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[Editorial] Quickly Remove Confusion Regarding Cabinet Reshuffling

[Editorial] Quickly Remove Confusion Regarding Cabinet Reshuffling

Posted May. 23, 2004 22:32,   


The upcoming cabinet reshuffling is now disturbing the performance of government officials. Ministries mentioned as subjected to this reshuffling are leaving hands off and political parties are doing the same as well. The general election was over one month ago. Nevertheless, their all concerns are funneling into the reshuffling rather than into economic issues. The ruling party itself seems to be calling for it.

This disturbing situation began when voices were heard saying President Roh Moo-hyun invited some figures in the ruling Uri Party to join his new cabinet after the general election. Those receiving Roh’s invitation expressed their preference of ministry appointment openly and were even inclined to confront one another over which ministries were fit for whom. They seemed to regard the position of minister as a kind of trophy presented to them in celebration of their victories in the general election. Otherwise, it would be highly unlikely for them to act like this.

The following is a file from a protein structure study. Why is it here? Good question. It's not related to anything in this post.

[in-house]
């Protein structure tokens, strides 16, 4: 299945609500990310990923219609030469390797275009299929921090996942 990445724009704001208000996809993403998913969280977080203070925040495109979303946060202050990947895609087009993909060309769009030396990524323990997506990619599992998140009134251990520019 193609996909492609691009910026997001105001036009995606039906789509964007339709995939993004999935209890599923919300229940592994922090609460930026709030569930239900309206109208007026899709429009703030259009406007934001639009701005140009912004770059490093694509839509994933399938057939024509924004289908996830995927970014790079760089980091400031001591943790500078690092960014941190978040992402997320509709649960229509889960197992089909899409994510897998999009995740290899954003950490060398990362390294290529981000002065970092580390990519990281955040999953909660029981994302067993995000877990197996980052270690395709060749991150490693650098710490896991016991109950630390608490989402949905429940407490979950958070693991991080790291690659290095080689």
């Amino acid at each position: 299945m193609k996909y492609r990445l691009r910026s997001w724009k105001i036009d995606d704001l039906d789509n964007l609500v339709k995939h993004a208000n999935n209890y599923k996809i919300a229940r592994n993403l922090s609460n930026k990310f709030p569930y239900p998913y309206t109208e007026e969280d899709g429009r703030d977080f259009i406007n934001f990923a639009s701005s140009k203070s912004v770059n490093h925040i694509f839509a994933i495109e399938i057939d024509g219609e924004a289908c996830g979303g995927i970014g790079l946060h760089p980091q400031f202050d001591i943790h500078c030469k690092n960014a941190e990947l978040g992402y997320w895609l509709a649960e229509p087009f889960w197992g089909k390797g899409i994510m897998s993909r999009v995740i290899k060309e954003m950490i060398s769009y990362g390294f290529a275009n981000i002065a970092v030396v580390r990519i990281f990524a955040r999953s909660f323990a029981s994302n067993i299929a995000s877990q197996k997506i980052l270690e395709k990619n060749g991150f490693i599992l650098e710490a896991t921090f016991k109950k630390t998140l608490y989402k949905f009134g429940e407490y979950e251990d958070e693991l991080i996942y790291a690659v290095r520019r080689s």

President Roh plans to begin the cabinet reshuffling process sometime this week to prevent any stir. However, Prime Minister Goh Kun has yet to express his position over whether he should exert his right to recommend new ministers. Since Prime Minister Goh has showed his will to step down, it is natural, in President Roh’s view, for him to exercise his deserved right.

In fact, Prime Minister Goh’s recommendation bears no legal problems because even though he has expressed his intention to resign, until leaving office officially, Goh can accept presidential requests for recommendations, which is consistent with the “assistant duty for the president” stipulated in the constitution. Of course, there are some counter-voices that claim having the new Prime Minister recommend other ministers to president would be more constitutional.

The first job, however, is to remove confusion as soon as possible. The government should make its position clear that if Prime Minister Goh Kun continues rejecting the president’s request, even though it will take some time, it will embark on a cabinet reshuffling process after being approved by the National Assembly. While wasting time as such, various alternative choices have been suggested, like the vice minister’s assumption of Goh’s right to choose. If those who bring confusion into governance prolong the decision-making process, politics will become even more perplexing.